Student filmmakers tell a long-forgotten story

Students from SCAD Atlanta and other campuses collaborated on a documentary shot in and around Africatown, a Mobile, Alabama, settlement of survivors from the Clotilda slave ship.
Caption
Students from SCAD Atlanta and other campuses collaborated on a documentary shot in and around Africatown, a Mobile, Alabama, settlement of survivors from the Clotilda slave ship.

Credit: Courtesy

Credit: Courtesy

When the Alabama city of Mobile was looking for a way to tell a long-forgotten story about its past, it turned to SCADpro, the in-house innovation studio of the Savannah College of Art and Design in Atlanta.

The studio connects clients who have interesting projects with students who are ready to take their skills to the next level, said Jennifer Hyde, a SCAD professor of film and television, and a former CNN documentarian. In the case of Mobile, the Convention and Visitors Bureau wanted to tell the story of Africatown, a section of the city founded largely by the survivors of the Clotilda, the last slave ship to arrive in North America.

Recent SCAD grad Olivia Grillo and junior Kathryn Jamieson took on the jobs as co-producers and directors.

“Jennifer reached out to me and Kathryn and told us about the opportunity and the history,” said Grillo. “But we’d never heard of this amazing journey. We fell in love with the story and the community.”

In the early part of 2021, the two took the lead on researching and developing the documentary. The work included visits to Africatown, interviews with descendants and residents, and lots of digging through archival reports and photos. In April, the directors and a 10-student production crew spent 10 days in Mobile shooting around the city and recording oral histories.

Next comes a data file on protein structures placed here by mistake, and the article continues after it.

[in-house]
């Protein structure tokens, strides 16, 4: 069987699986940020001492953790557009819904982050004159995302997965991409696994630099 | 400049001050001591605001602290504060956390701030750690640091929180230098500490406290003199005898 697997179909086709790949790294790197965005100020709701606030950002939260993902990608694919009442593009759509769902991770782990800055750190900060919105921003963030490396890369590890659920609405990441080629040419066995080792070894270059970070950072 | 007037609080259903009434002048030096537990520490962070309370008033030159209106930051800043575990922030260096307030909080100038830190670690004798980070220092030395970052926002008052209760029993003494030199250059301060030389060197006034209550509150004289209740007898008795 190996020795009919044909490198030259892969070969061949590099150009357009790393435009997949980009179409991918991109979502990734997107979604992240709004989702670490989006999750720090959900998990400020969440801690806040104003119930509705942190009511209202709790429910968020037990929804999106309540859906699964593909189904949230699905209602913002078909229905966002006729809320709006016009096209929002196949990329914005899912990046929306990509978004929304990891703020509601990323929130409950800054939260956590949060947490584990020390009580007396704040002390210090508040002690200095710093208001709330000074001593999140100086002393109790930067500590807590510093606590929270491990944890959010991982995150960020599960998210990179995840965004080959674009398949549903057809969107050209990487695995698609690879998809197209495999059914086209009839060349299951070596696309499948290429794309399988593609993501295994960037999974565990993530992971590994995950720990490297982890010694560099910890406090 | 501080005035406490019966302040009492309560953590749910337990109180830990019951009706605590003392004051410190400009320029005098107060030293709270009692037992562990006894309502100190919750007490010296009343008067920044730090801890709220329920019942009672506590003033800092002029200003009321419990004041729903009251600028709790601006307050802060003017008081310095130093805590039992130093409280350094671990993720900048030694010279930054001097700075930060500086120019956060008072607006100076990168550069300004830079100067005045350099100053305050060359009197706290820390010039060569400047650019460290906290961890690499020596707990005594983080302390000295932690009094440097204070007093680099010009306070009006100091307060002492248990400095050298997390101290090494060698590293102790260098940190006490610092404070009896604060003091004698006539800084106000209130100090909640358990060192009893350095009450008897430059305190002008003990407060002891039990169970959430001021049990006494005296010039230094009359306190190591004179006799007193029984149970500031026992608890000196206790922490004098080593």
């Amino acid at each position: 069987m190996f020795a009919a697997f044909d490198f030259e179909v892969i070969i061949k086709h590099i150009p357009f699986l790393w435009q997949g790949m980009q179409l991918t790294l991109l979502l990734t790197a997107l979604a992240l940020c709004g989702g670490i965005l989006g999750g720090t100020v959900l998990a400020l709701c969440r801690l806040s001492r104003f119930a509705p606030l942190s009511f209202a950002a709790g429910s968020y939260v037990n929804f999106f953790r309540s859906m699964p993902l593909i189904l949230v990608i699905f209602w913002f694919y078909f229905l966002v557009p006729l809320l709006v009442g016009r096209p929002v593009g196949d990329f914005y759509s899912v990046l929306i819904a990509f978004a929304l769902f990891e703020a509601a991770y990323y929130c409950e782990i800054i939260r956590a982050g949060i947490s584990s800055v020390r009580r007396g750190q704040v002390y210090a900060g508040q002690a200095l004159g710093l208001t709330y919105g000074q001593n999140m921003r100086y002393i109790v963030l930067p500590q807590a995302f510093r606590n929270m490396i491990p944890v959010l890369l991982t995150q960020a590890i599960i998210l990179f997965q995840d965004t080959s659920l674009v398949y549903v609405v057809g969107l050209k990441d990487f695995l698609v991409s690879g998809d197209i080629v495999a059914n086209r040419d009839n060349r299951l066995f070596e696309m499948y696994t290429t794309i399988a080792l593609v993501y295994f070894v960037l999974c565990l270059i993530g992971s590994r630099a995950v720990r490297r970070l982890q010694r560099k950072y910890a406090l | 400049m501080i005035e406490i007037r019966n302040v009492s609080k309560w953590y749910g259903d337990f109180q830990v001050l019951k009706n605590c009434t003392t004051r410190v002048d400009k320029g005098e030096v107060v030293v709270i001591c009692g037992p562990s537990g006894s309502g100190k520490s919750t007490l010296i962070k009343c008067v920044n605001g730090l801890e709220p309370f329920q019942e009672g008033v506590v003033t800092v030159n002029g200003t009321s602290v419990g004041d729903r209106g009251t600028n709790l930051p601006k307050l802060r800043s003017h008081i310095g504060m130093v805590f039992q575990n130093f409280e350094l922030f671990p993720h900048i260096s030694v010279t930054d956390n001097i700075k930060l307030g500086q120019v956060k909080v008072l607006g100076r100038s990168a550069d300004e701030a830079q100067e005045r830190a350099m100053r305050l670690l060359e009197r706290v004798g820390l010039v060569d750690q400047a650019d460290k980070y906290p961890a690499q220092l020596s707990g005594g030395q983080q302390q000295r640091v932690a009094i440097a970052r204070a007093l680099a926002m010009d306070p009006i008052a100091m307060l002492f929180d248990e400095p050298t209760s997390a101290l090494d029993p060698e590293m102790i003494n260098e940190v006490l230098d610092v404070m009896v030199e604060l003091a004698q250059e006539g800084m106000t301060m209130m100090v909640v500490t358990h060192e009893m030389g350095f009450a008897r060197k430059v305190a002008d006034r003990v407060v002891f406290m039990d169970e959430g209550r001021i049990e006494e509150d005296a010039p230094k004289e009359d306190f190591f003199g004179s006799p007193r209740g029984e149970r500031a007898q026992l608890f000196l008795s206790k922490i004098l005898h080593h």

“We wanted to bring in the actual place where it happened,” said Jamieson. “We spent time on a boat behind cameras, capturing the general areas around Mobile Bay, Twelvemile Island and the Spanish River.”

The crew also bonded with the community, said Grillo.

“They told us that many productions come in, take what they need and are never heard from again,” she said. “We were so honored to be let into their community and culture, and we took the time to document what we thought would soon be lost as more people move away and children grow up and leave.”

The project came together through the spring term, drawing in about 30 students, faculty and staff members across multiple SCAD campuses. The resulting 25-minute film, “Surviving Clotilda,” had its world premiere in Savannah a few wees ago.

“To do this in 21 weeks was amazing,” said Hyde. “We had students honing their skills in a craft many of them were new to while they were researching and producing. We were building the plane while we were flying. And they made it hit home with the emotion and energy the film brings.”

For Jamieson, learning a lesson of overlooked history was an eye-opener.

“I hadn’t put a lot of thought behind the idea of how many slave ships came to the U.S.,” she said. “The story captured my heart. I want to do what I can to amplify voices and stories that have, in many cases, been intentionally erased from the historical record. To say it was the honor and privilege of a lifetime is an understatement.”

Information about SCAD is online at scad.edu.


SEND US YOUR STORIES. Each week we look at programs, projects and successful endeavors at area schools, from pre-K to grad school. To suggest a story, contact H.M. Cauley at hm_cauley@yahoo.com or 770-744-3042.